Suspect bacterium may trigger Parkinson’s | Science News

SUPPORT SCIENCE NEWS

Help us keep you informed.

Real Science. Real News.


News

Suspect bacterium may trigger Parkinson’s

Mouse study finds stomach ulcer-causing microbes may also affect brain

By
7:34pm, May 22, 2011

NEW ORLEANS — Brain cells may be the latest victim of a bacterial bad guy already charged with causing ulcers and stomach cancer.

Helicobacter pylori, a bacterium that lives in the stomachs of about half the people in the world, may help trigger Parkinson’s disease, researchers reported May 22 at a meeting of the American Society for Microbiology. Parkinson’s disease is a neurological disorder that kills dopamine-producing cells in some parts of the brain. People with the disease have trouble controlling their movements. About 60,000 new cases of the disease are diagnosed each year in the United States.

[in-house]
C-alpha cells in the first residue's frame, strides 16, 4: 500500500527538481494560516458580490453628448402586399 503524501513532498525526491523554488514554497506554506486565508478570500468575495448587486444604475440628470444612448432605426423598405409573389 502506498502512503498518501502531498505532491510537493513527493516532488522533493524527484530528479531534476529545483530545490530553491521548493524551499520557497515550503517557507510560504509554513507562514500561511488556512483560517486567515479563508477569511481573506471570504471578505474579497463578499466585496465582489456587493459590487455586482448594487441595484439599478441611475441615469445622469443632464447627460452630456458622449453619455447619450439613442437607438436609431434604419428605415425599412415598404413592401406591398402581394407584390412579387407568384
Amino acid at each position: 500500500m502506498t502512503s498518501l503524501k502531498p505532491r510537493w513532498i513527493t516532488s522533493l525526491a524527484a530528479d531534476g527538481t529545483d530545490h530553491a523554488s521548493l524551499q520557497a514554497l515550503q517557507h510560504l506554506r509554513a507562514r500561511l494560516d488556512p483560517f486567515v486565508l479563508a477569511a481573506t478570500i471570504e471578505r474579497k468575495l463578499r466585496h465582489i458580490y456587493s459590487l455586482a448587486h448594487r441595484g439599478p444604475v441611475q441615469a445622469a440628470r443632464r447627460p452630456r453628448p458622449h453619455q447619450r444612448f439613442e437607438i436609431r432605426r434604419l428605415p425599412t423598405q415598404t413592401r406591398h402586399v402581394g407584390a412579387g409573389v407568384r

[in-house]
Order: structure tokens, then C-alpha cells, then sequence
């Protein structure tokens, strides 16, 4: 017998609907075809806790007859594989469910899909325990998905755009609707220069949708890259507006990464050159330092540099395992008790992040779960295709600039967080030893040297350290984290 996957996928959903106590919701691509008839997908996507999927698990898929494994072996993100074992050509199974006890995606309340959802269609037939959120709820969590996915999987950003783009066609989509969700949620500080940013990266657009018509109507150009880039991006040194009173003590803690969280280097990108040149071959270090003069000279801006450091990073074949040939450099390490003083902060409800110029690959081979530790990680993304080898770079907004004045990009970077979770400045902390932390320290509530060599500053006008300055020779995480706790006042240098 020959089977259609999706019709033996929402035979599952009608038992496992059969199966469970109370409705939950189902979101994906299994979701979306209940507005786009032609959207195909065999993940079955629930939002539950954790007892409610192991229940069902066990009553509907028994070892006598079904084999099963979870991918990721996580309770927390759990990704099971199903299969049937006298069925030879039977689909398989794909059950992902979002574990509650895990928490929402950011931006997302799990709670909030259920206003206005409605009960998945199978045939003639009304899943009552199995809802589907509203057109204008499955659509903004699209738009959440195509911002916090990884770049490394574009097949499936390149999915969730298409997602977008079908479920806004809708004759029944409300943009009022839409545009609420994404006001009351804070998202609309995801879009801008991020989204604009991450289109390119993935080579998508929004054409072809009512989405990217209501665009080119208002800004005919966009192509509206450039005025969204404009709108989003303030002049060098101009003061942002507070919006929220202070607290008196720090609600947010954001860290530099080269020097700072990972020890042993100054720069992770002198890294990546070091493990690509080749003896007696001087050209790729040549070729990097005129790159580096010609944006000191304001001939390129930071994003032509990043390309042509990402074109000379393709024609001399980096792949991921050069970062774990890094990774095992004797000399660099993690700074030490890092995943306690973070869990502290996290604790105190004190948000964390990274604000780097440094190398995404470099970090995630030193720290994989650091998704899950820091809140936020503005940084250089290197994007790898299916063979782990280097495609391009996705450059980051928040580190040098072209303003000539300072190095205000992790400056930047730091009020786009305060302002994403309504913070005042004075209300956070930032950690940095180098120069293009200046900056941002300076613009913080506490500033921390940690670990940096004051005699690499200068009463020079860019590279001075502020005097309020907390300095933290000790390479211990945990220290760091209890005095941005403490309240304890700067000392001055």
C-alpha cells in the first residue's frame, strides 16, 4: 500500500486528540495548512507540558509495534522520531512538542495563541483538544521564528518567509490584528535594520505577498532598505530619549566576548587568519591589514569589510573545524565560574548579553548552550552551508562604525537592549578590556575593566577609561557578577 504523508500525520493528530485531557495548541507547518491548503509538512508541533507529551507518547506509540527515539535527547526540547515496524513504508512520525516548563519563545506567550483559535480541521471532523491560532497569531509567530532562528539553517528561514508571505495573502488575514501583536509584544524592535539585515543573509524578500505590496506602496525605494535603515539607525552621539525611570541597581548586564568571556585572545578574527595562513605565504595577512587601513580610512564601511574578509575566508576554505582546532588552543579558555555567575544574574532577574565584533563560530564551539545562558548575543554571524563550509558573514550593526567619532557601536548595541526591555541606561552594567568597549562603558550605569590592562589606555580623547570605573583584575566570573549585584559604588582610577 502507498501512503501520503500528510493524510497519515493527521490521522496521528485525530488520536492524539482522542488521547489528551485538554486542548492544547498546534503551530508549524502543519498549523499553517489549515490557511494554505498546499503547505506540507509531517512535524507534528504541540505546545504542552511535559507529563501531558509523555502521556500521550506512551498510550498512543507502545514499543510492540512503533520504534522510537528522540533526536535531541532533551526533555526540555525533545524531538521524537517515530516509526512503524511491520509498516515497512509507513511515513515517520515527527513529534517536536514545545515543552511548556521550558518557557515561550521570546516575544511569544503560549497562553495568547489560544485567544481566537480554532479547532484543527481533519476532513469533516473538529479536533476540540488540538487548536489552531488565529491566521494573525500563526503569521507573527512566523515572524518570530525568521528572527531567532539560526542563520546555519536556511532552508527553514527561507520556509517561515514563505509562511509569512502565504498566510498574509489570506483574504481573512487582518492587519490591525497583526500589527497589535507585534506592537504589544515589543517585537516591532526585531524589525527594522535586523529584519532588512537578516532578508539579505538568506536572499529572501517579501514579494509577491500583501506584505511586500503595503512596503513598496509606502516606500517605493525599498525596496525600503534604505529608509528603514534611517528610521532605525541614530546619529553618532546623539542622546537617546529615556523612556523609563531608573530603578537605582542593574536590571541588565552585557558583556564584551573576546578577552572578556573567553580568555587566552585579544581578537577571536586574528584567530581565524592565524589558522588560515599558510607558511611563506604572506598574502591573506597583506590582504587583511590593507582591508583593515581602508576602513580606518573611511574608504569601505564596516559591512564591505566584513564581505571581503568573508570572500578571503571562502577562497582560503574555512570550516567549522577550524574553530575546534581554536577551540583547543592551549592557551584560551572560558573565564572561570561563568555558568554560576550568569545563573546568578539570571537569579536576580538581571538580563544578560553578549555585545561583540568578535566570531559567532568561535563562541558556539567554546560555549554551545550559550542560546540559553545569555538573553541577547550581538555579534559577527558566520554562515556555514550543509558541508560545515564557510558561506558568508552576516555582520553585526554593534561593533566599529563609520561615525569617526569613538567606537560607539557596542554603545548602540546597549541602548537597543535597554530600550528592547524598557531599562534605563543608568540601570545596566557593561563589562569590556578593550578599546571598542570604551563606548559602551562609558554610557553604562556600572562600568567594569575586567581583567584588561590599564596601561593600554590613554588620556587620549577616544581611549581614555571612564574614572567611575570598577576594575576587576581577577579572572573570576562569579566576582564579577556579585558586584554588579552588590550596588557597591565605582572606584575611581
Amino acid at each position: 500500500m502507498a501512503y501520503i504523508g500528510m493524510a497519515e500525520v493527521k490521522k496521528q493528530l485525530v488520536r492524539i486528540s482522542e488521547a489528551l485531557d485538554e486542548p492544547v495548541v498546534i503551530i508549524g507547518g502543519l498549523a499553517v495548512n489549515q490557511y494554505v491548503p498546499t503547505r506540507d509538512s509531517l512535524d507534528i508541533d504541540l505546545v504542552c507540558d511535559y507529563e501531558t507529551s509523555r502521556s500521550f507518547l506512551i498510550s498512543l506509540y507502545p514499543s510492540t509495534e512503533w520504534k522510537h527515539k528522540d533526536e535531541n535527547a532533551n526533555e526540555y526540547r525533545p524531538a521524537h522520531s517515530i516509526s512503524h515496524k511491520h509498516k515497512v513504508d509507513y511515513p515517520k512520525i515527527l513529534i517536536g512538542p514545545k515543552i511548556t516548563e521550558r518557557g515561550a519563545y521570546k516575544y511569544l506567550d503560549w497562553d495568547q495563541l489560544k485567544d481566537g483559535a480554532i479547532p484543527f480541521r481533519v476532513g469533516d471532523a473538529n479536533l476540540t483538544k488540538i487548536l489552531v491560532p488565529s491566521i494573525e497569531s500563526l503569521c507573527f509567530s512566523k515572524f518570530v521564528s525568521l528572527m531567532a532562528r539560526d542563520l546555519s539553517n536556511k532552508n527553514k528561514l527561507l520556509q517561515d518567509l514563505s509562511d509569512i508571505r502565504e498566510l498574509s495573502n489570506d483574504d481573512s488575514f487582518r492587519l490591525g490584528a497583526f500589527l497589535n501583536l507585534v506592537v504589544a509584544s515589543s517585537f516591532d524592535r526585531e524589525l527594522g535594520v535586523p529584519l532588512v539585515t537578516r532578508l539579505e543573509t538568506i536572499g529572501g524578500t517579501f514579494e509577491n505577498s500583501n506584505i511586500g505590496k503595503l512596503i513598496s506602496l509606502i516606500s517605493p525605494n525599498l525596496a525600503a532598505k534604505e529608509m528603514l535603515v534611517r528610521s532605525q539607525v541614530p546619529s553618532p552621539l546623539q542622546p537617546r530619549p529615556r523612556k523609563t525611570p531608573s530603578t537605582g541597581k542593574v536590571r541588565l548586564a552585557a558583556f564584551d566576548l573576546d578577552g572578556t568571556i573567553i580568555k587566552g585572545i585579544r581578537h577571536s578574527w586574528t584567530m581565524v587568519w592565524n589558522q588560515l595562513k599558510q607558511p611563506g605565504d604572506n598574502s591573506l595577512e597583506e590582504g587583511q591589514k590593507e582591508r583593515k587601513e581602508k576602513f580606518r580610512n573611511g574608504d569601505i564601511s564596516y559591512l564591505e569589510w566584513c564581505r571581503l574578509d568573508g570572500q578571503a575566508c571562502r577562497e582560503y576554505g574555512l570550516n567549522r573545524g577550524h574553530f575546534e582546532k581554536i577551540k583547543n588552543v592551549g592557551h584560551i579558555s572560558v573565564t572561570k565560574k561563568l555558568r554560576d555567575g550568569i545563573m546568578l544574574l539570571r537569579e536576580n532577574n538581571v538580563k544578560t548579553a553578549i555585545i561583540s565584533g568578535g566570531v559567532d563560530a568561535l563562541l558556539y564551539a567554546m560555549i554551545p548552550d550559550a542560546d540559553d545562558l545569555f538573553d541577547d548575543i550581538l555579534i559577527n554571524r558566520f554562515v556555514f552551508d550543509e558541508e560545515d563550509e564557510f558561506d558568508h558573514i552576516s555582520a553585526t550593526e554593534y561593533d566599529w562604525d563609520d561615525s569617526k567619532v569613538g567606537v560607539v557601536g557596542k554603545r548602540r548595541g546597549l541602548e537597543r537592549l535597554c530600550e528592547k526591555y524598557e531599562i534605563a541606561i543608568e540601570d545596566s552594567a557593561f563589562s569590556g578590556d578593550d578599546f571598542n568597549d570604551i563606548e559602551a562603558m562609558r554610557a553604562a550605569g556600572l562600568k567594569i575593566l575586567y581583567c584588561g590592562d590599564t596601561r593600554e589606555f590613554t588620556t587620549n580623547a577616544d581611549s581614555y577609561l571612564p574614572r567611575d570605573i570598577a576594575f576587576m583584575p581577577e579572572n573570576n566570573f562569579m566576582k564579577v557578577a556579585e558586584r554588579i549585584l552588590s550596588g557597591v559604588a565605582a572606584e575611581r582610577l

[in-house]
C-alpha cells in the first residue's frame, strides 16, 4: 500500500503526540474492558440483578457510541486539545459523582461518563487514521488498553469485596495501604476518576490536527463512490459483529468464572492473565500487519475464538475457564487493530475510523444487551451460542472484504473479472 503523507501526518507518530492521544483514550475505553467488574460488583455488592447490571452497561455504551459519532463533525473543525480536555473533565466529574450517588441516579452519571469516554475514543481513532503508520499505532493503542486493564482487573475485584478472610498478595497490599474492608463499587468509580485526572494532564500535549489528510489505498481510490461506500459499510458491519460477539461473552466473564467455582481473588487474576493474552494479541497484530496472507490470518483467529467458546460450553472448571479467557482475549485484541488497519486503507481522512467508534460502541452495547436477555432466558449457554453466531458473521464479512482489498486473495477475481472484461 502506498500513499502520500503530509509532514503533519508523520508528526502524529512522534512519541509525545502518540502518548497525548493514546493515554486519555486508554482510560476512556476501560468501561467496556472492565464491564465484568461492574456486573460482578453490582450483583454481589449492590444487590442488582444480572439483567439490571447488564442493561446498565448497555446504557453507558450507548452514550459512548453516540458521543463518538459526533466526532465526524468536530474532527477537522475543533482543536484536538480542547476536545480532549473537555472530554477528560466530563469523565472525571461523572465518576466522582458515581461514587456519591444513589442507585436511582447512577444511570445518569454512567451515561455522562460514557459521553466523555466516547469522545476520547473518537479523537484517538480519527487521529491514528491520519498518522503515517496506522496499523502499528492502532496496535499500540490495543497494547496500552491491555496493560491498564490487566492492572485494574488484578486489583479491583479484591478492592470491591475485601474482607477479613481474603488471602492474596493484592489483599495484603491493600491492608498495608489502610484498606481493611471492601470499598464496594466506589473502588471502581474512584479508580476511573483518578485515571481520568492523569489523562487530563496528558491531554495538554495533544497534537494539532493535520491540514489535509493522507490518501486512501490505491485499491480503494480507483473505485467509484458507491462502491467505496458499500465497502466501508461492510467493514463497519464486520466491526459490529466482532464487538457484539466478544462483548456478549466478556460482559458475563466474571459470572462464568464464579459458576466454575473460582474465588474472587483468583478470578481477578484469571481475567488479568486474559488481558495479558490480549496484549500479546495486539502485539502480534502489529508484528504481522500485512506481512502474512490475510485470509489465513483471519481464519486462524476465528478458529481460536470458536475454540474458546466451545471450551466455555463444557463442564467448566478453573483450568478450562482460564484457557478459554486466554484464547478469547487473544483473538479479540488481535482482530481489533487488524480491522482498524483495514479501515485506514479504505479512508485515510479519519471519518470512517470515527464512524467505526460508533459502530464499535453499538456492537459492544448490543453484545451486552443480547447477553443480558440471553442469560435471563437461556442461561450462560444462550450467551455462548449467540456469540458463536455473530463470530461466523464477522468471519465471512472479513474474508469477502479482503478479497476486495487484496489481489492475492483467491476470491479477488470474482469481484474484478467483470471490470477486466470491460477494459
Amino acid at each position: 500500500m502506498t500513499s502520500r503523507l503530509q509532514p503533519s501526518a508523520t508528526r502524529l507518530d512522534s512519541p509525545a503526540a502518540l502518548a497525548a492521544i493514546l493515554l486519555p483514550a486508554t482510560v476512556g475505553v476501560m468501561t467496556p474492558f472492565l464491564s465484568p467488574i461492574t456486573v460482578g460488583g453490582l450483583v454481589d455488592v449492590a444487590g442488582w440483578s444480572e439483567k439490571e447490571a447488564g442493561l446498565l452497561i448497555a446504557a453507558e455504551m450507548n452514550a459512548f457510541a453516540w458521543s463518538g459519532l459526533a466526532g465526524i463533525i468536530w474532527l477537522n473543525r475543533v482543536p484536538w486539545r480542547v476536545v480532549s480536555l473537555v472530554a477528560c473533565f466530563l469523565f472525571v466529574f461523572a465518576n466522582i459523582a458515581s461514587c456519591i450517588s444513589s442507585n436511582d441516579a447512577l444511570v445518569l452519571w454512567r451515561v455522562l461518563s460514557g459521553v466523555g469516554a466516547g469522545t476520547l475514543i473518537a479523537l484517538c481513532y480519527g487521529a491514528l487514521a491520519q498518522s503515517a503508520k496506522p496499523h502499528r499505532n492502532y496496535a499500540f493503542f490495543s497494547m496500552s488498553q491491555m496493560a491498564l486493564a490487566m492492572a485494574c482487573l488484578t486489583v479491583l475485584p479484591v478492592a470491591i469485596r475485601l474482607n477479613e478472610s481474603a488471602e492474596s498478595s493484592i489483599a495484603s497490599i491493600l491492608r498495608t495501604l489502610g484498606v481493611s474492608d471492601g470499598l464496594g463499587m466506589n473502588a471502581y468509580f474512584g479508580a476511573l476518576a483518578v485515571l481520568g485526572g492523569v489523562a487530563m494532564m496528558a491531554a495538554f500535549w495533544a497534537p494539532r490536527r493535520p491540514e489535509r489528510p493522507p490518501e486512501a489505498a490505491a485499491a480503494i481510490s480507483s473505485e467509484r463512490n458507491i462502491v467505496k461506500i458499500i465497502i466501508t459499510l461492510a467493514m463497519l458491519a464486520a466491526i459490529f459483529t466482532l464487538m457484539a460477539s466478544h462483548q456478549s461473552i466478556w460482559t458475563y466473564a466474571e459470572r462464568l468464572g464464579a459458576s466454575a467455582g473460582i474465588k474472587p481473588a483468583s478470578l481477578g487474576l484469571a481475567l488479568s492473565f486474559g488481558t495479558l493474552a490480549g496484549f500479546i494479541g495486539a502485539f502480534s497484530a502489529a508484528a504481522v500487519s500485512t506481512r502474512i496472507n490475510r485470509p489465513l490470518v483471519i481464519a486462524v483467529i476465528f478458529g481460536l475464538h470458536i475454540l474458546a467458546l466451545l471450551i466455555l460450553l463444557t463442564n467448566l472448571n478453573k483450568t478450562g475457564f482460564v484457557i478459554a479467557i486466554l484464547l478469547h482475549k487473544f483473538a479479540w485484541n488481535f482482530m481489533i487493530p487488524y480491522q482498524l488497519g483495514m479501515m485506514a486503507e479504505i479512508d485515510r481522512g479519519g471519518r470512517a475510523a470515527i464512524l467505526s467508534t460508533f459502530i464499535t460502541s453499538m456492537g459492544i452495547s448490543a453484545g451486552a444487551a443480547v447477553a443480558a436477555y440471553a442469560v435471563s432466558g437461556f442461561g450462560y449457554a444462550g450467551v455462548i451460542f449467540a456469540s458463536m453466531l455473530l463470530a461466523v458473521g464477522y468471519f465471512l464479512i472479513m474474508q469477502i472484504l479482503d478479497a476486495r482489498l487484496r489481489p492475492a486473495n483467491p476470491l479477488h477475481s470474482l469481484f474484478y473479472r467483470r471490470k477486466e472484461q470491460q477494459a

Some previous studies have suggested that people with Parkinson’s disease are more likely than healthy people to have had ulcers at some point in their lives and are more likely to be infected with H. pylori. But until now those connections between the bacterium and the disease have amounted to circumsta

This article is only available to Science News subscribers. Already a subscriber? Log in now. Or subscribe today for full access.

Get Science News headlines by e-mail.

More from Science News

From the Nature Index Paid Content